What about Rahim Moore?
"Rahim Moore of Dorsey High is a very versatile secondary player, because he can play free safety and he can play the corner. Like Aaron, he has a long wing span and he has a frame that, coming from the NFL, which I just did, I know they're looking for. He's probably 200 pounds, or 195, right now, while he's running track, but he certainly could carry up to 215. He's a rangy type. Back in my era, like Kenny Easley and Don Rogers. So I'm extremely excited about Rahim."
What do you think of Datone Jones?
"Datone Jones is a great-looking defensive end prospect. When you're playing in the four-down you have to create some pressure off the edges. We just witnessed the New York Giants win the Superbowl based on the pressure brought by those front four guys. Datone Jones is the type of guy who could grow into and, if he does all the thing necessary, who could be eventually on the New York Giants front four. He's that kind of body. He's that kind of intensity that he brings, and that kind of speed. We're excited about Datone. We think he can be a presence at either the weakside or stongside defensive end."
What would it take for any of these guys to be contributors next year?
"First thing you ask yourself is, Are they physically developed to play right away? Normally, when you're talking about that, you're talking about running backs or secondary players, or possibly a wide receiver. Those are the guys that are usually physically blessed enough to go out and compete because the world isn't that much more complicated than it is in high school, when you're out there on the edges. When you're talking about in the trenches, as an offensive or defensive lineman, that's more difficult. It isn't out of the question. So we'll just wait and see how these guys blossom. I think, given our depth situation, we'd have to think that one of the tailbacks will have to play, and it wouldn't be outlandish to think we'd have one or two secondary guys play next fall."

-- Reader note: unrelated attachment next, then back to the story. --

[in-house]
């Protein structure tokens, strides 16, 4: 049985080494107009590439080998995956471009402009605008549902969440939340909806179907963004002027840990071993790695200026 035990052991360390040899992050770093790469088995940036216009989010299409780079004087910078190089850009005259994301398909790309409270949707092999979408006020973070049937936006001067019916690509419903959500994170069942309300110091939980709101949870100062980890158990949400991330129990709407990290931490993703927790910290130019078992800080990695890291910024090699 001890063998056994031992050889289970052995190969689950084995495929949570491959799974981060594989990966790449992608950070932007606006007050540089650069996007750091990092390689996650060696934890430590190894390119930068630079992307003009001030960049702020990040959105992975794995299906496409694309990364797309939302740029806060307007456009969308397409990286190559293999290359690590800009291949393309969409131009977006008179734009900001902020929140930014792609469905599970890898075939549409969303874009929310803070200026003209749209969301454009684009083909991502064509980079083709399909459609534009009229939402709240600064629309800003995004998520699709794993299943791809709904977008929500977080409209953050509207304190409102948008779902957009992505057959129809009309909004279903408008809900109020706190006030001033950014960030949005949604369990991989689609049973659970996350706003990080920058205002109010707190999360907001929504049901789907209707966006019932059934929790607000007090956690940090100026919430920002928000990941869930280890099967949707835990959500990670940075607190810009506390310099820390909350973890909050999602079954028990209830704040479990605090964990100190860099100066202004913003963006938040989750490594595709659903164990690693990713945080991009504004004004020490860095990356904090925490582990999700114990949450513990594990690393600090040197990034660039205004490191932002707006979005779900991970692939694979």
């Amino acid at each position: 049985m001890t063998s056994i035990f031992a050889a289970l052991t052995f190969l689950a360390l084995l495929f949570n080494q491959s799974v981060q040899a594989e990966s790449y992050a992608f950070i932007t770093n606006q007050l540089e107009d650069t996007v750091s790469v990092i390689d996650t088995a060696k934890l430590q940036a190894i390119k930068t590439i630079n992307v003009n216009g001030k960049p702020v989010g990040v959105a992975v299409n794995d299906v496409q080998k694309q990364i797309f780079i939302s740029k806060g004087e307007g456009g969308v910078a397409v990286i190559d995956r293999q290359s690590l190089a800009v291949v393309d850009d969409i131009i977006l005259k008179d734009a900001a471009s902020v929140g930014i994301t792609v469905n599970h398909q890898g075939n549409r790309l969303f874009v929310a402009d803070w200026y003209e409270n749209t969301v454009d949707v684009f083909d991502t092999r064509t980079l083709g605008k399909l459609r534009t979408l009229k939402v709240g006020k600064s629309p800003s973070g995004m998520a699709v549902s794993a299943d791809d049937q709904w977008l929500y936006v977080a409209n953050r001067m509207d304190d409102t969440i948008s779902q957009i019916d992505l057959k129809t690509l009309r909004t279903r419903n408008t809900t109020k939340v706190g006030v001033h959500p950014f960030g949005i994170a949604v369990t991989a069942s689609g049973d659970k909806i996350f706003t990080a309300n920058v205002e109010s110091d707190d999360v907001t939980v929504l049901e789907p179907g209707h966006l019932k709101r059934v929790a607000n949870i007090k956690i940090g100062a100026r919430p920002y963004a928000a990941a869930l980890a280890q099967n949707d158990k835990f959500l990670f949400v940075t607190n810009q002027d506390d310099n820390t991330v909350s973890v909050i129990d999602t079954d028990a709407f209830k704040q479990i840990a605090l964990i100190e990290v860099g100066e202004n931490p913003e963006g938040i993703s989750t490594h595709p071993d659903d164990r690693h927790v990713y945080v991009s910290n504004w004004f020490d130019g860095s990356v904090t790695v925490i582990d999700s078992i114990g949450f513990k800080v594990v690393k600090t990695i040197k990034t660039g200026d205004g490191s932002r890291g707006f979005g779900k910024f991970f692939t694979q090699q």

Thirteen of these kids got together this morning. Can you talk about that? What's your reaction to those guys coming together as a group?
"That's what I think is so unique, and that's what I was pointing to in terms of congratulating Karl, and thanking Karl, and DeWayne, and all the guys who were on Karl's staff, because that's unique when kids bond like that. It's a tip of the hat to the guys that we're in charge here. And recruiting is more than just the coaching staff. It's all the support people who help immeasurable amounts to make people feel welcome, to make people understand that it's more than just a football experience. We have all sorts of support people involved in our academic programs here that just do a marvelous job. All of those people made these kids - and when I say kids I mean their families as well. They come from great families, that's one of the things I'm most proud about with this class. All of those people together created this unity thing, and they were all going to stick through it, through thick or thin. You really get tested through a time of transition. As witness today, at that occasion there in that restaurant in Los Angeles, Jerry Johnson's father was able to host this thing, it was really a special thing for all of those kids. I think more kids would have been there had they not had commitments at their own individual high school. So it's a unique class in that regard, and I think it's off to a great start in terms of the type of chemistry you need to be successful as we all want to be here at UCLA."